Finance Minister Malusi Gigaba’s speech on 13 July to the Johannesburg Stock Exchange has proved beyond any doubt that when ANC leaders’ talk about ‘radical economic transformation’ it is nothing but empty rhetoric.
If they were at all serious about this new policy, then the minister’s speech would have been the ideal opportunity to explain what it means and to announce plans to start implementing it.
In the event his speech at the JSE – the cathedral of white monopoly capital – was a statement fully in line with those of his pro-capitalist predecessors, Trevor Manuel and Pravin Gordhan. It was clearly drafted to as a vain attempt to shore up business confidence in the government and to assure big business that his policy is just more ‘business as usual’.
Gigaba conceded that the country’s economy is in a technical recession, having contracted for a second consecutive quarter and that therefore that lower-than-expected growth is likely, but there was only a passing reference to the enormous economic catastrophe that is gripping the country.
He acknowledged that the failure to set the economy on a higher and more sustainable growth path “will disadvantage a large portion of our population and undermine efforts to rapidly address unemployment, inequality and poverty”.
These words came nowhere close to recognizing the scale of the problem: the unemployment rate of 27.7% (36.4% by the more realistic expanded definition), the ongoing job-loss bloodbath and the world’s highest level of inequality, with the vast majority struggling daily to get food on the family table, while the rich, mainly white and male elite that he was addressing at the JSE get richer than ever. This is not just ‘disadvantaging’ people; it is a catastrophe!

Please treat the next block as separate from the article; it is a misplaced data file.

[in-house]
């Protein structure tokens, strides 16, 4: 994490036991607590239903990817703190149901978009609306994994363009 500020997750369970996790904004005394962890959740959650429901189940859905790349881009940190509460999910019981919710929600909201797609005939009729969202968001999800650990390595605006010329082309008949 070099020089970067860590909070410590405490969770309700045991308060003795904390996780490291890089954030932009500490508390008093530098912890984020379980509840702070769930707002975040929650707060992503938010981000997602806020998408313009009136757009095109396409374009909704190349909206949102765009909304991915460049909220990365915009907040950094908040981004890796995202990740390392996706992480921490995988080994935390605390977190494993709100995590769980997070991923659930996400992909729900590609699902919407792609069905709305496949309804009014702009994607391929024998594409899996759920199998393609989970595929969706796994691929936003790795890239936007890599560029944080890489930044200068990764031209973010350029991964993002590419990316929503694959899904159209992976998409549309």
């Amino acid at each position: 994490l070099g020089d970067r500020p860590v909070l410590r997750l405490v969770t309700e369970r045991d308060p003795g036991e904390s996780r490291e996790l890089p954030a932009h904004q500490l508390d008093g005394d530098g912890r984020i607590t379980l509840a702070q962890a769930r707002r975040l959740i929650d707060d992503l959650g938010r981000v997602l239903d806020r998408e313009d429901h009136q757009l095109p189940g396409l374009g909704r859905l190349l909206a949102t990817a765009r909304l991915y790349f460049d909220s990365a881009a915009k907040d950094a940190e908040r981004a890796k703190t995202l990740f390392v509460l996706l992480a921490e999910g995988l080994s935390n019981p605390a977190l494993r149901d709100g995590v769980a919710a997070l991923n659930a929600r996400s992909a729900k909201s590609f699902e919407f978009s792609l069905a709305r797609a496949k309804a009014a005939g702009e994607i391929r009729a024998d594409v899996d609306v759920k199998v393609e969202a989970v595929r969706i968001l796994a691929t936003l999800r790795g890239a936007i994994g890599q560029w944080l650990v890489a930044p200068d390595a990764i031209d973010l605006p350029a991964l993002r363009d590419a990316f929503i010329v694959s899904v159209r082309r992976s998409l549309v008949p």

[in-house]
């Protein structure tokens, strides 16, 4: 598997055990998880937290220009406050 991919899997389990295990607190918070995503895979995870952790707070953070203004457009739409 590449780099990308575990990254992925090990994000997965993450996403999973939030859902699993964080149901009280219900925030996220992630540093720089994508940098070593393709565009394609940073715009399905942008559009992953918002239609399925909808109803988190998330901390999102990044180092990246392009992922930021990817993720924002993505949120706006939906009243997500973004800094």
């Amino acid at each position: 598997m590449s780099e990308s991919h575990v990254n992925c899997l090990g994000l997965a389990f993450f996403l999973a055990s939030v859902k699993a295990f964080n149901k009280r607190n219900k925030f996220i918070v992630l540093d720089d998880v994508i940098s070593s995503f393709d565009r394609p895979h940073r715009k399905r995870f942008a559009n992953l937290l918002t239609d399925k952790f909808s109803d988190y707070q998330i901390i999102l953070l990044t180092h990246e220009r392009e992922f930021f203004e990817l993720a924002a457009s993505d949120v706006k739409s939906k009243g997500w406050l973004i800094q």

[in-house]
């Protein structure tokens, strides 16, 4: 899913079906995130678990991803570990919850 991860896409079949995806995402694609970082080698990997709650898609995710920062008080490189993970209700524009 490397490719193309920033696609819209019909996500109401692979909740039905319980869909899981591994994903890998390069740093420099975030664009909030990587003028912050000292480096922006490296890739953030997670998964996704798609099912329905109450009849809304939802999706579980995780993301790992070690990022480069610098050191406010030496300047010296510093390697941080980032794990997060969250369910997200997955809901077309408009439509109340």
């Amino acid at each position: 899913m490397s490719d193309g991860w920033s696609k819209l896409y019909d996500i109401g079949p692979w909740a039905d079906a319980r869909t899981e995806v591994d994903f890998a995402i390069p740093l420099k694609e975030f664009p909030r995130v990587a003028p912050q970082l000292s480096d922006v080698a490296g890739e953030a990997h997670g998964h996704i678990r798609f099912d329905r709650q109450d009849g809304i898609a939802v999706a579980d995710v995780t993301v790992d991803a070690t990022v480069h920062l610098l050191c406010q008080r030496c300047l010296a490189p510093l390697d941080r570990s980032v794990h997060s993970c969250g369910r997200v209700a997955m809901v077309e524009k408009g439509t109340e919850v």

All he could offer no was a vague call upon social partners “to engage proactively on practical initiatives to bring about inclusive growth and economic transformation. We need all our collective leadership, initiative, imagination and ingenuity.” There was also a worrying call for a ‘sustainable’ wage agreement to be reached with public sector workers by February, a clear warning of tough negotiations ahead for the workers who he wants to ‘include’ in implementing his plan.
His only solution to the huge crisis of corruption was to support the call by the Public Protector for a public enquiry into corruption, not so much to identify, prosecute and punish those responsible but to clear the names of those who have been wrongly accused!
All he offered was a 14-point action plan for the economy ‘with firm timelines’. This plan, he said,“was not a policy statement, which is why radical economic transformation is not mentioned”. This is tantamount to admitting that this empty slogan is irrelevant to our socio-economic crisis and that he has no plans for implementing it.
The plan includes reducing the issue of government guarantees to SOEs, selling their non-core assets, more private-sector participation and partial privatisation. Gigaba says his ministry will implement a “private sector participation framework” by March next year.
Nothing could be less ‘radical’ or ‘transformative’ than this plan for privatization, which will allow even more embezzlement by corrupt private companies and individuals to syphon money away from these vital public service providers. It will mean even more expensive and inefficient public services and even more lost jobs.